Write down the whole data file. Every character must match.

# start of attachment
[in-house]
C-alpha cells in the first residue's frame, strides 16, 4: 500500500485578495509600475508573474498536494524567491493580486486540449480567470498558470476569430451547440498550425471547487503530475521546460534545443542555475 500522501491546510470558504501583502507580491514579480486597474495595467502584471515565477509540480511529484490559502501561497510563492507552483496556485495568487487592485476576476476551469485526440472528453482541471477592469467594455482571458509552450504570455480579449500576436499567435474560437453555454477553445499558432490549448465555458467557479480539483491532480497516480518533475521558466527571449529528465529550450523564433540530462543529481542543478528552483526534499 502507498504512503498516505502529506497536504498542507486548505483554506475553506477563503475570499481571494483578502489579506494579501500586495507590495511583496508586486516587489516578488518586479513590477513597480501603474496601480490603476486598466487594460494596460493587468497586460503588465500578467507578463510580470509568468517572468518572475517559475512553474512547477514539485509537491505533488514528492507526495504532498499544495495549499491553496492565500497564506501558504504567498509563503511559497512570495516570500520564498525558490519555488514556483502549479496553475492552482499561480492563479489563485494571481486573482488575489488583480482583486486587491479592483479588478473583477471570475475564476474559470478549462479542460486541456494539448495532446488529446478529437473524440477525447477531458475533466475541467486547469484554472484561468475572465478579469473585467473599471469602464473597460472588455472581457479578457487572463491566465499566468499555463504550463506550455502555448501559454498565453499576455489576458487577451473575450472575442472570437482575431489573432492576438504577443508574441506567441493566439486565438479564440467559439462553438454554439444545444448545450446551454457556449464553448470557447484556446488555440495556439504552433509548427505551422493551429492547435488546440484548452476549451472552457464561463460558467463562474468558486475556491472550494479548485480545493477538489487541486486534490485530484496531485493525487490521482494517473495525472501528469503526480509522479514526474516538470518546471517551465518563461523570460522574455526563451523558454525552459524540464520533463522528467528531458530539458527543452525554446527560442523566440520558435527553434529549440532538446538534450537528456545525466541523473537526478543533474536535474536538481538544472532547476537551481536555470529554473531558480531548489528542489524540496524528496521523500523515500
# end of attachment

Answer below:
[in-house]
C-alpha cells in the first residue's frame, strides 16, 4: 500500500485578495509600475508573474498536494524567491493580486486540449480567470498558470476569430451547440498550425471547487503530475521546460534545443542555475 500522501491546510470558504501583502507580491514579480486597474495595467502584471515565477509540480511529484490559502501561497510563492507552483496556485495568487487592485476576476476551469485526440472528453482541471477592469467594455482571458509552450504570455480579449500576436499567435474560437453555454477553445499558432490549448465555458467557479480539483491532480497516480518533475521558466527571449529528465529550450523564433540530462543529481542543478528552483526534499 502507498504512503498516505502529506497536504498542507486548505483554506475553506477563503475570499481571494483578502489579506494579501500586495507590495511583496508586486516587489516578488518586479513590477513597480501603474496601480490603476486598466487594460494596460493587468497586460503588465500578467507578463510580470509568468517572468518572475517559475512553474512547477514539485509537491505533488514528492507526495504532498499544495495549499491553496492565500497564506501558504504567498509563503511559497512570495516570500520564498525558490519555488514556483502549479496553475492552482499561480492563479489563485494571481486573482488575489488583480482583486486587491479592483479588478473583477471570475475564476474559470478549462479542460486541456494539448495532446488529446478529437473524440477525447477531458475533466475541467486547469484554472484561468475572465478579469473585467473599471469602464473597460472588455472581457479578457487572463491566465499566468499555463504550463506550455502555448501559454498565453499576455489576458487577451473575450472575442472570437482575431489573432492576438504577443508574441506567441493566439486565438479564440467559439462553438454554439444545444448545450446551454457556449464553448470557447484556446488555440495556439504552433509548427505551422493551429492547435488546440484548452476549451472552457464561463460558467463562474468558486475556491472550494479548485480545493477538489487541486486534490485530484496531485493525487490521482494517473495525472501528469503526480509522479514526474516538470518546471517551465518563461523570460522574455526563451523558454525552459524540464520533463522528467528531458530539458527543452525554446527560442523566440520558435527553434529549440532538446538534450537528456545525466541523473537526478543533474536535474536538481538544472532547476537551481536555470529554473531558480531548489528542489524540496524528496521523500523515500